American Watch Brand: Oak & Oscar
Welcome back to our American Watch Brand series. Today we’ll be featuring a brand from Chicago, Illinois—Oak & Oscar. Chicago is my home town, so this watch brand has a special place in my heart. (Oak & Oscar’s modern yet classic designs are also a point in their favor.)
Oak & Oscar was founded by Chase Fancher, and he launched his first model, the Burnham, in 2015. Despite being a new brand, Oak & Oscar immediately appealed to watch collectors. The Burnham sold out in less than a year, and their second model, the Sandford, followed suit. After only a few years, Oak & Oscar has secured its place in the watch industry.
The Burnham and the Sandford may not be available, but last fall Oak & Oscar released their third model—the Jackson. The Jackson is a manually wound, flyback chronograph with a column wheel and 60 hour power reserve. According to Fancher, they’re “definitely hitting above [their] weight class with this piece. . . . Only the big brands have ventured to do something this awesome and none with the stacked register at the 3H subdial that tracks both elapsed hours and minutes.”
The Jackson is Oak & Oscar’s first chronograph, and personally, I believe they nailed it. This sport watch was designed with a two-register chronograph but it offers all of the information that a three-register chronograph would have provided. Fancher knew this was his end goal, so he “went on the hunt and found the Eterna Movement Company Caliber 39 which offered just what [he] wanted plus a healthy power reserve and a super fun and rare flyback feature.”
This watch and its design are incredibly well thought out. The Jackson provides quite a bit of information, such as a running seconds sub-dial at 9 o’clock, elapsed hours and minutes sub-dial at 3 o’clock, a wrapped tachymeter scale, an orange center sweep seconds hand, and a date window at 6 o’clock. Despite featuring all of this information, the dial is easy to read and the design is not overwhelmed.
Oak & Oscar is not only known for their attention to detail but also their Horween leather straps. The Jackson comes with two straps: a 20mm tapered leather strap and a custom-made orange leather rally strap. Both straps are made of Horween leather and are hand crafted by Indiana-based Woodnsteel. Dustin Case is the founder of Woodnsteel, and he and his team hand stitch the leather two-piece straps that come with every watch.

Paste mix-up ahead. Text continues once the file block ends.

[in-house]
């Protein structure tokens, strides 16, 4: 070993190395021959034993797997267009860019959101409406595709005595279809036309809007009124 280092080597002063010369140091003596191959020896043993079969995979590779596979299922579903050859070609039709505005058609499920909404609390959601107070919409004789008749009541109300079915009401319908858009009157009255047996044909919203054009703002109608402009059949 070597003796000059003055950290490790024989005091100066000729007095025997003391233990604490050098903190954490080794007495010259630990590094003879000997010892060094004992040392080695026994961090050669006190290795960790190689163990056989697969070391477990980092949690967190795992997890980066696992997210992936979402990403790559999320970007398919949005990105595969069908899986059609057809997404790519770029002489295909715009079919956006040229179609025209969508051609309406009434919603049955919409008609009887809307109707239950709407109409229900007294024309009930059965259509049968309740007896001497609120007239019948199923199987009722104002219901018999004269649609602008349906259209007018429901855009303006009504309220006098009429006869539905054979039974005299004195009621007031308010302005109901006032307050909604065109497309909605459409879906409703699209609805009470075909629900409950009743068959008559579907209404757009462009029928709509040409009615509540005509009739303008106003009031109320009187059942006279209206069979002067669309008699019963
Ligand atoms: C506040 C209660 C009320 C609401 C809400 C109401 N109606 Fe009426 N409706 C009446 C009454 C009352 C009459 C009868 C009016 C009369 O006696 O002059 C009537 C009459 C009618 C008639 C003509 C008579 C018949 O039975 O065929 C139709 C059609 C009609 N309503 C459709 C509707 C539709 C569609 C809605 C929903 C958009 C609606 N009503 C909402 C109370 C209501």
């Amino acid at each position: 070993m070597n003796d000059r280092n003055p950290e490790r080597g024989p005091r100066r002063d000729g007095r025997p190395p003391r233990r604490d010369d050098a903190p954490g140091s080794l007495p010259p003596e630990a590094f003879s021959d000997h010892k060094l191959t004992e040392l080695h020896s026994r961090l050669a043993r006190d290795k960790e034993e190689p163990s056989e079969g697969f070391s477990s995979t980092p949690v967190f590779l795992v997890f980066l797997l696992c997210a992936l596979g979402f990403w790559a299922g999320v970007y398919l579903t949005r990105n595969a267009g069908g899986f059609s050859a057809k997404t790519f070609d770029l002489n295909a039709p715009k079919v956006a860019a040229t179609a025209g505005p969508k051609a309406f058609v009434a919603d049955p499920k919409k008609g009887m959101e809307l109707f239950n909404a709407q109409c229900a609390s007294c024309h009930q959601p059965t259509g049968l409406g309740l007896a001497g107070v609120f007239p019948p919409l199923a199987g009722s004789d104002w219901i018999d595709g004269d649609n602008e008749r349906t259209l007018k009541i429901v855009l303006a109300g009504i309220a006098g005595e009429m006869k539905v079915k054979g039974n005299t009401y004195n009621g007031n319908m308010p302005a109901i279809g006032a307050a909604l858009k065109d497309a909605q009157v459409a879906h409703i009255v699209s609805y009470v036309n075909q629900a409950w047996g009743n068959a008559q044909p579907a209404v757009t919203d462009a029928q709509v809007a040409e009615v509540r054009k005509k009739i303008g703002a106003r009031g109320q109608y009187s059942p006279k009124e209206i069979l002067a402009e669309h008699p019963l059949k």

As mentioned above, the watch is powered by the Swiss-made Eterna Caliber 3916M, which boasts a 60-hour power reserve. This watch is guaranteed to be reliable, not only because it features a tried-and-true movement but because it is assembled and tested in Switzerland, inspected and tested for a second time in New York, and inspected for a third and final time in Chicago.
Similar to the Burnham and the Sandford, there will be only a certain number of the Jackson available for purchase (150 grey timepieces, 150 navy timepieces, and 100 charcoal PVD timepieces). The grey and navy timepieces are priced at $2,850 and the charcoal PVD timepieces are priced at $3,150. These watches also come with a watch wallet, co-designed by Oak & Oscar and Woodnsteel. The watch wallet uses the same soft Horween leather as the straps, as well as protective wool felt and detachable Tasman suede pouches. The wallet holds three watches, as well as a strap tool.
If you’re interested in the Jackson, then you should be aware that Fancher expects the model to sell out as quickly as their first two models. Fancher expected “stock to last a little bit longer than the Burnham but so far it is selling faster than predicted.” Once the watch is sold out, you won’t be able to purchase it directly from Oak & Oscar. You’ll either have to wait for Oak & Oscar’s next model or purchase it on the second hand market.
As you can probably tell, I’m a huge fan of Oak & Oscar’s newest watch. It’s a cool watch that’s created by a small independent watch company. What’s not to love?!
We’re going to explore some of the best American watch brands in this seven-part series, and each article will focus on one of our favorite American watch brands. See the first article here: American Watch Brand: Detroit Watch Company
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